I bring this back around to me sitting across from a man in a bar in Malaysia, someone who had lost everyone and everything. That was the time when I should have bought him a beer and let him cry. I bring this back around to me in my Beijing apartment listening to my roommates broken English as he explained his father was dying. That was the time that I should have stayed silent and listened to the calming fear in his voice. I bring this back around to me and my mother sitting on a couch. She tells me that her life has been flipped upside down and her body is in pain, she doesn’t think her heart can take it anymore. This is the time when I should have said nothing, simply wrapped my arms around her withered frame and held her because that would have been the last time.

But I didn’t do those things, mostly because these people had known loss and I thought I had too so instead I spoke when I should have stayed silent. I said, “It could be worse…” My pain isn’t yours and your wounds aren’t mine. Never, let me ever be guilty of stealing someone’s voice again. Let me at least meet the experiences of others with some breadth of understanding.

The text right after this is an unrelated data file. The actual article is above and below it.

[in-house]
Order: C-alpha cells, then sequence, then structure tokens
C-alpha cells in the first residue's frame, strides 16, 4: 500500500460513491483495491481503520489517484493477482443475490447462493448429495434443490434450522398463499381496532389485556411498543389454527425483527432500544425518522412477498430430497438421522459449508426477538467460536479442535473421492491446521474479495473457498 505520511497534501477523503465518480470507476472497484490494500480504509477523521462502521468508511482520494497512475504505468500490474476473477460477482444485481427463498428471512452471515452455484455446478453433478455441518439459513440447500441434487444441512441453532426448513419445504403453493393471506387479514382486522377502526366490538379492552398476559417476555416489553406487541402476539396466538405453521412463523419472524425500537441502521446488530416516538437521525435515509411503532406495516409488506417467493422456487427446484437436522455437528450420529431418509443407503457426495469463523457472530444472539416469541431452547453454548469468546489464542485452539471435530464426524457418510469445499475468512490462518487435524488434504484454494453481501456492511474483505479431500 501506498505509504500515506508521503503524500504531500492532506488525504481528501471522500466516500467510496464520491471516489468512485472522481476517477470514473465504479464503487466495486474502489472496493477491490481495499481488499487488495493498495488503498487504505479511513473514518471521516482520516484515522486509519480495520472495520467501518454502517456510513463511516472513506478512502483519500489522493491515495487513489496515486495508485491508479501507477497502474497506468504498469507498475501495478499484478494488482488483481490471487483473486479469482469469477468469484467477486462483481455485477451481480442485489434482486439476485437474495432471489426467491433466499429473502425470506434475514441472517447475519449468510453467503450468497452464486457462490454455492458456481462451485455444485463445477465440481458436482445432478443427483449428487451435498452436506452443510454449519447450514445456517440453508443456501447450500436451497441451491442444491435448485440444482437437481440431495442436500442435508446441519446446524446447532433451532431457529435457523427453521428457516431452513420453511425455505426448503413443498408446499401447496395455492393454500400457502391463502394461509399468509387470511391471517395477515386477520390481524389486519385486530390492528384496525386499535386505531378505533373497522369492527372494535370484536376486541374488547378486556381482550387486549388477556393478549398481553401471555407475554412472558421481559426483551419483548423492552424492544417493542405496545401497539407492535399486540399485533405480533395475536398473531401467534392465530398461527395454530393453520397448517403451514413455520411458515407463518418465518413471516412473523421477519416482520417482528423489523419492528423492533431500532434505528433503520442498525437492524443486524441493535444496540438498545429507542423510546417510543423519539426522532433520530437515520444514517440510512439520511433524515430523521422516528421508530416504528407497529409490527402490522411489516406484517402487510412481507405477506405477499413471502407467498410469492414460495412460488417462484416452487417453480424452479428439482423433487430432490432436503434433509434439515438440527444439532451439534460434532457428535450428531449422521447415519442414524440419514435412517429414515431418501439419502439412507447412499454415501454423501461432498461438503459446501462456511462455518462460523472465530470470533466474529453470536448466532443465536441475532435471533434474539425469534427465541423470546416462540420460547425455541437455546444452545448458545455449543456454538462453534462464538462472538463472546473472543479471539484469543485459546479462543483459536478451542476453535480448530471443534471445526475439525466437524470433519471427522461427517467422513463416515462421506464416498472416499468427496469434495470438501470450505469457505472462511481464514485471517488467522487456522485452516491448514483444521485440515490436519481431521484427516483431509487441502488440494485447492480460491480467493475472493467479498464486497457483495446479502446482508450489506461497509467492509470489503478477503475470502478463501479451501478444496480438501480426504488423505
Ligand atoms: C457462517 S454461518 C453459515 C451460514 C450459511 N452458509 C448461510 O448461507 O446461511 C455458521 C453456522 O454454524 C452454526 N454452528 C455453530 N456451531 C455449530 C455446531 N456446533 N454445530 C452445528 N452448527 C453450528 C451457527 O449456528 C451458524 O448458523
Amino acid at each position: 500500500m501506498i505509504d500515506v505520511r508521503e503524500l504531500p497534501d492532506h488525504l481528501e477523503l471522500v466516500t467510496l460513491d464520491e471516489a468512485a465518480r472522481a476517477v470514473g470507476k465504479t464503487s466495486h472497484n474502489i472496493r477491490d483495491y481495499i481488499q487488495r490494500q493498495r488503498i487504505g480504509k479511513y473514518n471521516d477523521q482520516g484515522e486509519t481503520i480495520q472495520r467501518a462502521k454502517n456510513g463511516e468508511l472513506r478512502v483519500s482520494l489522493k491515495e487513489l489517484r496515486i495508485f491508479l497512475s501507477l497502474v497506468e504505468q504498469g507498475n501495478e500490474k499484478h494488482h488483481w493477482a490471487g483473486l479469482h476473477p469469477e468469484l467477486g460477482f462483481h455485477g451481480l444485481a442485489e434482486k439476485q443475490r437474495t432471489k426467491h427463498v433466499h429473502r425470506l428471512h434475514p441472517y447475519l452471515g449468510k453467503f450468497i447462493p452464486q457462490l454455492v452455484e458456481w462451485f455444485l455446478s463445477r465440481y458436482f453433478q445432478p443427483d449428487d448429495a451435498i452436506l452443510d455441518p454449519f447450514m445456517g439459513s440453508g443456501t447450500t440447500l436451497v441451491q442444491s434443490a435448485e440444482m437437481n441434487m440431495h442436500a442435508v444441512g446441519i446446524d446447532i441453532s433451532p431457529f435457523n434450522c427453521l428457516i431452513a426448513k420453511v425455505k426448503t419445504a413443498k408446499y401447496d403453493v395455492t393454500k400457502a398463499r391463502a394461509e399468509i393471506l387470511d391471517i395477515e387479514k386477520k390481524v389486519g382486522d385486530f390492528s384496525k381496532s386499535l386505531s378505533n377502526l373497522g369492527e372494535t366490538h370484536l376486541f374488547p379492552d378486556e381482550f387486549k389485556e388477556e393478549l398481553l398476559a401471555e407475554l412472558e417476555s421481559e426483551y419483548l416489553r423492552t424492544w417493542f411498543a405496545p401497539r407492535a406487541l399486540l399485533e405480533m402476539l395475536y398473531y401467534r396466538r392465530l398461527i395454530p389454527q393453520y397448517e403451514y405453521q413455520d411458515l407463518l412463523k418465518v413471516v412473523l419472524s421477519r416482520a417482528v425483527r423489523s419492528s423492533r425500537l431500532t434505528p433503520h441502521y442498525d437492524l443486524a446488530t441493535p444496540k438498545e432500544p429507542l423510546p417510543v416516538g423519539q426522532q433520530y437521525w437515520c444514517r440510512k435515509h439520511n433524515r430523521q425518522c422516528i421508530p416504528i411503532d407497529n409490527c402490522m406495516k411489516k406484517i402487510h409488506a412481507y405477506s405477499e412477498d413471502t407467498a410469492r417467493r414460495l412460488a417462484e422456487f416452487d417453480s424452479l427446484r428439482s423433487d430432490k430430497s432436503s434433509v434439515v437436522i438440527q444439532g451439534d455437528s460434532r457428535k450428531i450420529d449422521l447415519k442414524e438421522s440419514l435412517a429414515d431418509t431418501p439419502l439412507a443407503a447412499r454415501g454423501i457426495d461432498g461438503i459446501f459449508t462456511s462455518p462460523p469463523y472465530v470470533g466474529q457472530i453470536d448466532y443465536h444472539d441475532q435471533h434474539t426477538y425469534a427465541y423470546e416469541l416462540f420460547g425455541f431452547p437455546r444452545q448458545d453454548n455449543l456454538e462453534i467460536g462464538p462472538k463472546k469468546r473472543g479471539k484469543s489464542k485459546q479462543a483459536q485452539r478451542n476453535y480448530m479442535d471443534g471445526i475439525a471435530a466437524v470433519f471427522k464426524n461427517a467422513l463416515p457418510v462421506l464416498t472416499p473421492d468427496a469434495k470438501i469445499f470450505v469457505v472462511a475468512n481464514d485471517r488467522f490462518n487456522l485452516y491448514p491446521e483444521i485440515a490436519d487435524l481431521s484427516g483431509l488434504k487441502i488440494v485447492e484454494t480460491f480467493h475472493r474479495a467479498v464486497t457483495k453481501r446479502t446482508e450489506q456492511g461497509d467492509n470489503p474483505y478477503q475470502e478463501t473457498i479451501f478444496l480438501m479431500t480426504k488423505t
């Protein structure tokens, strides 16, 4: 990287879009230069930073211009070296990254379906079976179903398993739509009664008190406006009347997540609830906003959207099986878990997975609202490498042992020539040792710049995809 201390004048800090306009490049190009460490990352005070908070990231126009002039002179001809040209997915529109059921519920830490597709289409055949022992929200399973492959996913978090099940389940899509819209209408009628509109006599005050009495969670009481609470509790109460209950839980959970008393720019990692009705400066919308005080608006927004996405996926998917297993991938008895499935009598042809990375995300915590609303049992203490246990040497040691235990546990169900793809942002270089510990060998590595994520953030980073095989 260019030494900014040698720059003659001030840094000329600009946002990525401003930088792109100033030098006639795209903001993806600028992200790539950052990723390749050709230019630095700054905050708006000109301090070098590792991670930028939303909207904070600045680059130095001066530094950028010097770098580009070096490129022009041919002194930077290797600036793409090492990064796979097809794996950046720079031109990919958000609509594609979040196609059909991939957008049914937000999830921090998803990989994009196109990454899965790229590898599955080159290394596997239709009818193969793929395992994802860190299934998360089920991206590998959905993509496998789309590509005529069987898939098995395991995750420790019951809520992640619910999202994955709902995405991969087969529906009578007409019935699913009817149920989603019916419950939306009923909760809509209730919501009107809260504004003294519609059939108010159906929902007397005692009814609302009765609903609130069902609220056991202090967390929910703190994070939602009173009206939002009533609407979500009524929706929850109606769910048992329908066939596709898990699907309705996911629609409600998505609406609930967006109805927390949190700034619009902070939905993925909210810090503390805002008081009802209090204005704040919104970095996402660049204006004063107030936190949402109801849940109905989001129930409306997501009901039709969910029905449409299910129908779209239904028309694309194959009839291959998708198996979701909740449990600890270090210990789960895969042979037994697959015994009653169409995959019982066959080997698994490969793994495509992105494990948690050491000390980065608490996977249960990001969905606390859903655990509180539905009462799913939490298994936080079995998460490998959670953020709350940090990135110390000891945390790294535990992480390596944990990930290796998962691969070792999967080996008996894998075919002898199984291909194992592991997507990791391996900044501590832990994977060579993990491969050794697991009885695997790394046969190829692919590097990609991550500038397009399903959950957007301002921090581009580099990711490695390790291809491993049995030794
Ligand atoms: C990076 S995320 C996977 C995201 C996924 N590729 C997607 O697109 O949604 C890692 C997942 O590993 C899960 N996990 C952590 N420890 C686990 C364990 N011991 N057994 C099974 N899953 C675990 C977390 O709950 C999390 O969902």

What I’ve written about is representative of my own experiences but yours are different, have a listen/watch to this beautiful piece on YouTube’s Button Poetry regarding pain, listening and loosing your voice:

Thank you and Good Afternoon,

FindingFelicity: We aim to raise a generation of wide social awareness from patient autonomy, and cancer to feminism and ending violence. 

This site, albeit with a public health agenda, embraces the notion that raising awareness can be accomplished in tandem with any interesting writing, regardless of the topic. A Therapeutic Passage.  A cultural segue to more serious issues.